NetGuide NZ - DLC review: Batman: Arkham City - Robin

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DLC review: Batman: Arkham City - Robin

Hot on the heels of the Nightwing DLC pack comes the Robin DLC pack for Batman: Arkham City. Once again we get a new playable character for Riddler’s Revenge, plus two more challenge maps.

The Nightwing DLC pack offered a fresh extension to an already massively replayable game. As enjoyable as it was playing though the challenge maps as the grown-up Dick Grayson, the Nightwing character was little more than a hybrid, with abilities somewhere between Batman and Catwoman.  Even the two challenge maps included in the Nightwing DLC were very similar to the other maps included in the game.  

The Robin DLC offers players a little more to chew on and it’s obvious as to why this comparatively meaty pack followed the Nightwing offering. If Nightwing was the entrée, Robin is the metaphorical main course. 

The Robin DLC obviously includes Batman’s sidekick, Robin as a playable character and once again, I wish he wasn’t just constrained to the challenge maps. Included in the pack are two extra Robin character skins, the first being the rather snazzy cartoon Robin (in my opinion the best looking of the cell-shaded cartoon skins offered so far) and the other being Red Robin, an alter-ego that has been used as an alternative identity by all three incarnations of Robin. 

This version of Robin (and most probably Red Robin as well) is Tim Drake, the third person in the Batman mythology to take the moniker. The first was Dick Grayson (who became Nightwing), the second was Jason Todd (who was killed by The Joker and subsequently resurrected years later).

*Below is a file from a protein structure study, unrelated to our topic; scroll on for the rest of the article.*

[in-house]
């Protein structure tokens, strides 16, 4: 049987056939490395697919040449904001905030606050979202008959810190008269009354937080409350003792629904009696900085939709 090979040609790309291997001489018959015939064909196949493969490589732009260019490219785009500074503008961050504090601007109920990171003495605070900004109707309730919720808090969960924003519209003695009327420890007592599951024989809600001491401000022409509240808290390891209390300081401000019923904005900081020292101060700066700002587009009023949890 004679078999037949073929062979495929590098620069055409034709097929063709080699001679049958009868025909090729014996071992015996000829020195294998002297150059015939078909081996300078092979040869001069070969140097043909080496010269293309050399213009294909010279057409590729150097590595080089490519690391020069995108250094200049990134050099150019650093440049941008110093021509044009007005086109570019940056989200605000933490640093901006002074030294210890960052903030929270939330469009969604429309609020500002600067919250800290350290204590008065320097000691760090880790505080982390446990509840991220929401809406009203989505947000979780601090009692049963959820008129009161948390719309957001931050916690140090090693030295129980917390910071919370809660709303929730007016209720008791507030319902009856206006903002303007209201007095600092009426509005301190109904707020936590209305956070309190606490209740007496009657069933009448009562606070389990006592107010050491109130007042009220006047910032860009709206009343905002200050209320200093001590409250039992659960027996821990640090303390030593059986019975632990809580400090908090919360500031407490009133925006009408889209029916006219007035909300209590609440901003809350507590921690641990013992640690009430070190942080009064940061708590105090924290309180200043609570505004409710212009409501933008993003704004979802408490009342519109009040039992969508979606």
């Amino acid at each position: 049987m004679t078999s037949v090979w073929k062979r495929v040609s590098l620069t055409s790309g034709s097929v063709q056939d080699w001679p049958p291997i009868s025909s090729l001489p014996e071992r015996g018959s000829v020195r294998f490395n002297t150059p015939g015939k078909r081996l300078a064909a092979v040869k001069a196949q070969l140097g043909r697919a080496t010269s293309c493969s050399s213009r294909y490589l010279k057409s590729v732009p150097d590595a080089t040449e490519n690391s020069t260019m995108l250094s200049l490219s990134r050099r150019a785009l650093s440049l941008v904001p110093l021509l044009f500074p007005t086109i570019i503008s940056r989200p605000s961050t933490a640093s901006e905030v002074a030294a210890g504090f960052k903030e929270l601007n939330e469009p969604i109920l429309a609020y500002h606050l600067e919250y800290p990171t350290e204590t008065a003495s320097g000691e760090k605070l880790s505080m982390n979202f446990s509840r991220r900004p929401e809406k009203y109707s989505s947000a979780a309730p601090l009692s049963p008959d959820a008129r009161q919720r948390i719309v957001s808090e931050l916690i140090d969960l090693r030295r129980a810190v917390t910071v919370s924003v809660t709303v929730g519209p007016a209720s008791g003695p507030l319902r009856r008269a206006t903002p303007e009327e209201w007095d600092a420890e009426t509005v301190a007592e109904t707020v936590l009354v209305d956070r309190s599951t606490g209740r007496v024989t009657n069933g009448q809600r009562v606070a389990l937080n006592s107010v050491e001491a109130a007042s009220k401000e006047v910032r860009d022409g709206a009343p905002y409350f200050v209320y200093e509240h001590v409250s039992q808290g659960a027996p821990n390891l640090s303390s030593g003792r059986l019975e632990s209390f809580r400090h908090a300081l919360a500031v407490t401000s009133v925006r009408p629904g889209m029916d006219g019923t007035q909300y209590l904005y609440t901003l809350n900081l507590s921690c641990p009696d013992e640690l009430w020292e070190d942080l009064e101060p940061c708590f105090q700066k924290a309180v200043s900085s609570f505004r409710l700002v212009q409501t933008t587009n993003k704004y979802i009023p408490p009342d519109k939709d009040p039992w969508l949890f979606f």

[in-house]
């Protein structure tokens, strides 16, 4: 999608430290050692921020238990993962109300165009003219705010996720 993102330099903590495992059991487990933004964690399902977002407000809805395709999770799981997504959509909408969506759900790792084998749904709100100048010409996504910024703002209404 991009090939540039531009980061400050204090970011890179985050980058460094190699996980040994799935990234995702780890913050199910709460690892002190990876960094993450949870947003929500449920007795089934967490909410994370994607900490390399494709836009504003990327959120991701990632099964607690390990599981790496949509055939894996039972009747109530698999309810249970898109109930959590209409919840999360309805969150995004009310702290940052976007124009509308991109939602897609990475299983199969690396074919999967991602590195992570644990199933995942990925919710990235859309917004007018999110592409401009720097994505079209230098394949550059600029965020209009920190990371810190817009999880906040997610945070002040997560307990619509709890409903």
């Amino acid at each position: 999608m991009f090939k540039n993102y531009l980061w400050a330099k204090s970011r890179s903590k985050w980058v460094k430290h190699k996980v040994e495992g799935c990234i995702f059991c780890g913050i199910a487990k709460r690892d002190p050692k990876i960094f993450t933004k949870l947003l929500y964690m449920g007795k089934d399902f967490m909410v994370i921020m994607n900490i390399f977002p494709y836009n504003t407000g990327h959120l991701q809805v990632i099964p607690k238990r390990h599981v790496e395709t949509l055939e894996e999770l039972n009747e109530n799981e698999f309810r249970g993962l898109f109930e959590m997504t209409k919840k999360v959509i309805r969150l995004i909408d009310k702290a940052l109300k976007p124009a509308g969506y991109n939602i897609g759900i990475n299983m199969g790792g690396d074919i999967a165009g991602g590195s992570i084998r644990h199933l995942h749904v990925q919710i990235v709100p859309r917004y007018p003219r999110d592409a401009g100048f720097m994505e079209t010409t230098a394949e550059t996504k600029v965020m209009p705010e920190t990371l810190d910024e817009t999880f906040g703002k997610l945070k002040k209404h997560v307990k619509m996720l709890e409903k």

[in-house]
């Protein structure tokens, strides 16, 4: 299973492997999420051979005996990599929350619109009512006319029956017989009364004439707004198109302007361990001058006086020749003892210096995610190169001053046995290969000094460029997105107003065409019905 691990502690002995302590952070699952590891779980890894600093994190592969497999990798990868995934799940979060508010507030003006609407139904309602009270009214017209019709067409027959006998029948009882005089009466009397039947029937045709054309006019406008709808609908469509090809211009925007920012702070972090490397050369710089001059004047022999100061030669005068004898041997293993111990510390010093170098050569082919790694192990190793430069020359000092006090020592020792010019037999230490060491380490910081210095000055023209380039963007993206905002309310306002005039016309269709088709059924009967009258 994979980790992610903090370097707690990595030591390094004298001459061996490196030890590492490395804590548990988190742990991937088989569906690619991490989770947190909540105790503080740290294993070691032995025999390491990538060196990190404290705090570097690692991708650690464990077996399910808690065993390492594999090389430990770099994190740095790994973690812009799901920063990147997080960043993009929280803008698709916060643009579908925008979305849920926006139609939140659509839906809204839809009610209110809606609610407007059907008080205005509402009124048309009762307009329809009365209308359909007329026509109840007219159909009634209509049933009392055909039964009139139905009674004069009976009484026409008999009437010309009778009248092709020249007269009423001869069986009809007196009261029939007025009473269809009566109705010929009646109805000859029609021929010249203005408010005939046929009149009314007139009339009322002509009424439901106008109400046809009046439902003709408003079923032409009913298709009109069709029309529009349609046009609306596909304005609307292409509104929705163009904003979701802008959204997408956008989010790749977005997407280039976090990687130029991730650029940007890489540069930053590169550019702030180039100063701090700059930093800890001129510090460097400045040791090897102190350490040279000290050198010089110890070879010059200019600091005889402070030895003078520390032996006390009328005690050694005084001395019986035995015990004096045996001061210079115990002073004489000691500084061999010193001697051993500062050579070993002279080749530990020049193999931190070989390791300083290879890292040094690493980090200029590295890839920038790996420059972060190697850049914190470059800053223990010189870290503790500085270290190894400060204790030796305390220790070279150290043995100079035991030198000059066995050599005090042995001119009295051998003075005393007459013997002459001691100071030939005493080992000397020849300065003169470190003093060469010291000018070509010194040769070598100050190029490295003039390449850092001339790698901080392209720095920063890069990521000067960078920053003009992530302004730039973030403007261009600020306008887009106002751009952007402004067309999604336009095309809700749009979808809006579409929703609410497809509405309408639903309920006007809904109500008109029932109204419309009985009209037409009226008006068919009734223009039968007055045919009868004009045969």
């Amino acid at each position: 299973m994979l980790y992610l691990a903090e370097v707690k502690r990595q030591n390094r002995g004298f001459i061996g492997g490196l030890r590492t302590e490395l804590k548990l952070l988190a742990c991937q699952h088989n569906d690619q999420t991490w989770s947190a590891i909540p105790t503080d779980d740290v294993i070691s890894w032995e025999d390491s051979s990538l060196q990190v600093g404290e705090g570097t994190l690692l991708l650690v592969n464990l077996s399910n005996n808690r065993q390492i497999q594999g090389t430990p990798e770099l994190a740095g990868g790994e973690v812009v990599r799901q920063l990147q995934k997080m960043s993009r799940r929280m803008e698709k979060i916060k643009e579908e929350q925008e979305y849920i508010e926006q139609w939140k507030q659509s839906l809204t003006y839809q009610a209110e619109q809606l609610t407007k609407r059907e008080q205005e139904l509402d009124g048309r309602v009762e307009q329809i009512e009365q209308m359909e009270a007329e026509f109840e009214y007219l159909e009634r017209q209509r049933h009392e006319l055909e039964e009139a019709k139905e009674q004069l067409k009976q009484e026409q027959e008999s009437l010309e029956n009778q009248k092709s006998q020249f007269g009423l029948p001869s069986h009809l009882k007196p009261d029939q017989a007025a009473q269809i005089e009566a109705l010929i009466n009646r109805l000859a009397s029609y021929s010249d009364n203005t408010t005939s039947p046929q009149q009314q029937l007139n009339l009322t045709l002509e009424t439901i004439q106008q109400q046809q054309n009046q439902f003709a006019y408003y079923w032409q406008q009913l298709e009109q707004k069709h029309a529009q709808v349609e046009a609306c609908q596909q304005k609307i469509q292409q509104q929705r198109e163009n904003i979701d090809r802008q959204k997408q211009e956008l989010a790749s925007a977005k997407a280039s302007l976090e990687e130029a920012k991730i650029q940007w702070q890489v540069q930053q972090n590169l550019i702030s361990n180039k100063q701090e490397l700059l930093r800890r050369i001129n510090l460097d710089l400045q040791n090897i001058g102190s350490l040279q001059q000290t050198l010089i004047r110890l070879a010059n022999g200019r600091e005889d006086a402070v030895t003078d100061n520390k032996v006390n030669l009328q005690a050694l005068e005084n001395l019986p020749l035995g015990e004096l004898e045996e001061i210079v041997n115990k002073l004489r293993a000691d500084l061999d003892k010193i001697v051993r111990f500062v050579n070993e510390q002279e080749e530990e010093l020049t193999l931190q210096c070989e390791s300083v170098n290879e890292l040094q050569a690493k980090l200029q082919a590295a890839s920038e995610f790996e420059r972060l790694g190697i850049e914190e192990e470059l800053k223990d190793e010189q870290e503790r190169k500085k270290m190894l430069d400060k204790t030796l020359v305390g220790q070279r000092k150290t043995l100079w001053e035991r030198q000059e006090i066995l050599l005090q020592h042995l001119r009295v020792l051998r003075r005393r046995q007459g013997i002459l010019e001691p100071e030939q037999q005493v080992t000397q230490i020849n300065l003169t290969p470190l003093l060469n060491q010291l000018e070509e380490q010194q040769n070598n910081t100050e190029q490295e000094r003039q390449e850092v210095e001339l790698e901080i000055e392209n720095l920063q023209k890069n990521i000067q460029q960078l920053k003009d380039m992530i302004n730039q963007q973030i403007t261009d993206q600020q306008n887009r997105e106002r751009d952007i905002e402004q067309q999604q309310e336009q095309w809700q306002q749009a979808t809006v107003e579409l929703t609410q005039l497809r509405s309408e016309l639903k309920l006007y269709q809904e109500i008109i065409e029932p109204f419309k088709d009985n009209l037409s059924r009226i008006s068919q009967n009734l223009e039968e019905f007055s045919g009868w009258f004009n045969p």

The pack includes two challenge maps. Black Mask is a fairly generic predator map in an industrial/factory setting. As well as the usual perches, the map also features some walls to blow up and few ventilation ducts to keep things interesting.

The second map is the combat map, Freight Train, which provides us with the most radical departure from the usual template. The best description of the map would be to compare it to the old sideways-scrolling fighting games from back in the day, like Kung Fu Master. Robin (or Batman/Catwoman/Nightwing) must make his way along the moving train, taking out enemies as he goes. The linear and constraining combat areas provide a nice change from the usual fare.

Robin also has quite a tasty array of gadgets at his disposal. Like Nightwing, Robin doesn’t rely on fisticuffs; instead thug are dealt a good hiding courtesy of Robin’s staff, which can also turn into a bullet shield. The bullet shield provides some protection against bullets and can also be used to bash foes. Snap flashes are little devices that can be attached to stunned enemies and detonated at will. Robin’s batarangs are called shuriken and come in the regular and remote controlled varieties. Other staples of Batman’s armoury are also available to Robin such as the zip line, explosive gel and smoke pellets. Unlike Nightwing, Robin’s cloak gives him Batman’s ability to glide, allowing for some very satisfying long-distance aerial takedowns. 

I think it’s also fair to say that Robin is more of his own man than Nightwing. Not only did I find that he felt more responsive in combat, he didn’t feel quite so derivative. Instead Robin provides an experience that embodies the best of the other playable characters.

The Robin DLC is a step up from the Nightwing pack. It’s a real shame Robin can’t take to the rooftops of Arkham City. Again, at 500 MS Points it is a bit steep for what you get, but, if you love Batman: Arkham City as much as I do you are going to want to buy it just to extend your experience.

Graphics: 9

Gameplay: 10

Sound: 9

Lasting appeal: 9.5

Overall: 9

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